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    A simple switch at the end of your vac cup arm & modified Zzero routine could get you there. Just wire it up to any input (except #4) and have your routine reference the same input number. I would avoid relying on material conductivity for the switch part & just use a switch like the one below.



    -B
    High Definition 3D Laser Scanning Services - Advanced ShopBot CNC Training and Consultation - Vectric Custom Video Training IBILD.com

  7. #7
    Join Date
    Dec 2007
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    simple box with a spring to push the pieces up like a magazine for a gun.

  8. #8
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    I like Brady's mechanical switch. My last thought was a prox switch like what's on the machines now, but forgot about this kind.
    Scott

    If guns kill people, I guess pencils misspell words, cars drive drunk and spoons make people fat.

    "Those who hammer their guns into plows, will plow for those who do not" - Thomas Jefferson




  9. #9
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    Default

    Rob,

    If you run out of disctetes, there are interesting ways to expend the number.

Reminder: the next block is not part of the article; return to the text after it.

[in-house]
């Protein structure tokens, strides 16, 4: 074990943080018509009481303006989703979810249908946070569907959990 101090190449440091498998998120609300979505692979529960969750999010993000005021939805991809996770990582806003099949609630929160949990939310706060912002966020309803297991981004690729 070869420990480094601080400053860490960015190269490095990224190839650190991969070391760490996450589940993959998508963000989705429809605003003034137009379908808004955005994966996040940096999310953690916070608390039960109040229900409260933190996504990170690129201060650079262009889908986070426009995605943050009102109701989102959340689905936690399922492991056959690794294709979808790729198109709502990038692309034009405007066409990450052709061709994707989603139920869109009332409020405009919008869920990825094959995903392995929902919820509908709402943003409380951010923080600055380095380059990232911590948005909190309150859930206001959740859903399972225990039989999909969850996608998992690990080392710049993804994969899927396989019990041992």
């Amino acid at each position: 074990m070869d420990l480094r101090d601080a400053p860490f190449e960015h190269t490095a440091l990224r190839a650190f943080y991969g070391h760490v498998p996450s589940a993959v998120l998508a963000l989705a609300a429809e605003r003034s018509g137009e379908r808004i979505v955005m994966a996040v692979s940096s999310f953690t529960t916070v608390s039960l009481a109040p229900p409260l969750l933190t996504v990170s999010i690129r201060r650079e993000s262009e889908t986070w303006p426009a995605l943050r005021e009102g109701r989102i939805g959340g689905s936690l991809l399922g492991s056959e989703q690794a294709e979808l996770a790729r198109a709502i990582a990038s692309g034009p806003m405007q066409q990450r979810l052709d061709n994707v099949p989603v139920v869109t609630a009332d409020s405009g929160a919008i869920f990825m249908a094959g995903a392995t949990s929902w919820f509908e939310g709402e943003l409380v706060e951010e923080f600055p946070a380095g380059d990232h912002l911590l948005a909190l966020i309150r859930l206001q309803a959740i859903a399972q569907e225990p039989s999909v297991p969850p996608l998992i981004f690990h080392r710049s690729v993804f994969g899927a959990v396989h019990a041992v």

Paul Z

  10. #10
    Join Date
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    Default Good ideas, thanks.

    Thank you guys for all the good input!

    The mechanical switch does seem better than the electrical probe, as it would avoid any reliability issuess related to variables within the stack of material.

    I am trying to get my head deeper into shopbot code and the handling of variables, but as per Scott's suggestion, would it be possible to have an input call an output? Meaning, we hard code a load routine that sends the vac cup to a predefined X and Y, and then have the Z drop down until the switch makes contact and closes, immediately stopping the Z movement and turning on an accessary swtich for the vac solenoid?

    So it would build on Scott's mention of (ON INP(1,1) GOTO SUCKITUP)...

    Now I just have to figure out what of the Z-Zero plate routine is useful for this new load routine, and what chunks are unnecessary...

    Rob